They wondered if it was God’s will.
Court Street United Methodist Church planned to build a new parish about a mile farther on Court at Lapeer Road near downtown Flint. But some members questioned whether the congregation could use its funds for greater good.
Doris Sain was among them.
“One of my Mom’s famous quotes was, ‘We can do better than that,’” says Sain’s daughter Norma.
After reconsideration and discussion the congregation decided rather than giving itself a new church home, a Christian gesture would be creating homes in the community. The decision made about 30 years ago led to 300 units of affordable senior and family homes in Fairfield Village and helped spark an ongoing mission to improve two Flint communities.
The dedication of Doris Sain and others evolved into Court Street Village Non-Profit Housing Corp., one of the city’s pioneers in neighborhood improvement strategy.
Now 82, Doris Sain didn’t just talk about how her church could do better. She traveled to Washington, D.C., to learn about legislation and housing development policies. She took her crusade even farther, soliciting financial support from major companies including Pepperidge Farms, Campbell’s Soup, J.P. Morgan Chase Bank, and Sherwin Williams. That move generated about $20 million.
Her efforts gave birth to Court Street Village East, which Norma Sain says was the first complex in Michigan financed with low-income housing credits. The senior building opened in 1990, followed by Court Street Village West senior apartments in 1993 and Avon Park, a mixed-income family complex, in 1995.
In 2007 Norma Sain joined the Court Street Village team. Having owned an RV dealership and understanding sales, she studied the nonprofit’s finances and advised leadership that property-focused projects were no longer the best use of funds.
“I said, ‘Why are we doing these programs?’” she says.
About the same time, Sain did “a lot of contemplating” as she noticed one of Flint’s oldest neighborhoods, Central Park, where Court Street Village had located its headquarters, starting to deteriorate.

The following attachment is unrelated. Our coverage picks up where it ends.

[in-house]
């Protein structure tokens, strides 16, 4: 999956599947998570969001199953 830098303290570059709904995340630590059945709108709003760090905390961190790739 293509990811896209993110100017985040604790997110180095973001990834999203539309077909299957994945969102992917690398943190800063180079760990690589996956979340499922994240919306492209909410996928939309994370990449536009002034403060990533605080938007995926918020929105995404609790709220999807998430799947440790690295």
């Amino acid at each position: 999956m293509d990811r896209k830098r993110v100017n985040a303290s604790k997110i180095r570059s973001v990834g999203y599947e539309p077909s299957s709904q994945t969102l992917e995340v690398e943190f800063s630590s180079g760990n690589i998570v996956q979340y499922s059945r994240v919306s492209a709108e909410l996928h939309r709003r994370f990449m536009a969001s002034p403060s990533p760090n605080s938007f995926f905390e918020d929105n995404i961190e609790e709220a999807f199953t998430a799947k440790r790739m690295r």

Like mother, like daughter.
Norma Sain launched a plan to give the organization a new direction, focused on revitalizing structures and streets. She wrote the Neighborhood Investment for Community Enhancement (NICE) plan for Central Park in 2009 when she became executive director. NICE stressed reducing decay by addressing blight, lighting, investment, safety and security.
Central Park is predominantly a neighborhood of renters, so the investor aspect of the plan encourages responsible property management.
“It’s my contention that neighborhood conditions will be dictated by the landlords, so we have to work with them to improve the housing stock,” she says.
Cul-de-sacs created at the ends of seven streets have proven helpful in reducing vandalism, vagrancy, noise and drug traffic, all once on the rise in the neighborhood.
In 2013 McFarlan Home, a major supporter that donated the historic house that became Court Street Village’s office, collaborated with the organization to implement NICE’s lighting phase. Court Street Village installed 50 LED units with the assistance of funds from the Community Foundation of Greater Flint that were used to trim around 100-year-old trees.
Other improvements, supported with grants, include 14 newly painted houses and repairs to 38 percent of Central Park’s 186 homes. Court Street Village no longer owns its residential complexes, but the organization recently received about $150,000 from the City of Flint and McFarlan Home to offer down-payment and repair funds to potential home owners in Fairfield Village where the organization’s work began.
Norma Sain has revised neighborhood plans for both Fairfield Village and Central Park – where her mother still advises her and helps keep the office tidy.
“That’s what gives people a sense of pride, place and purpose,” she says. “They have to feel good about where they live.”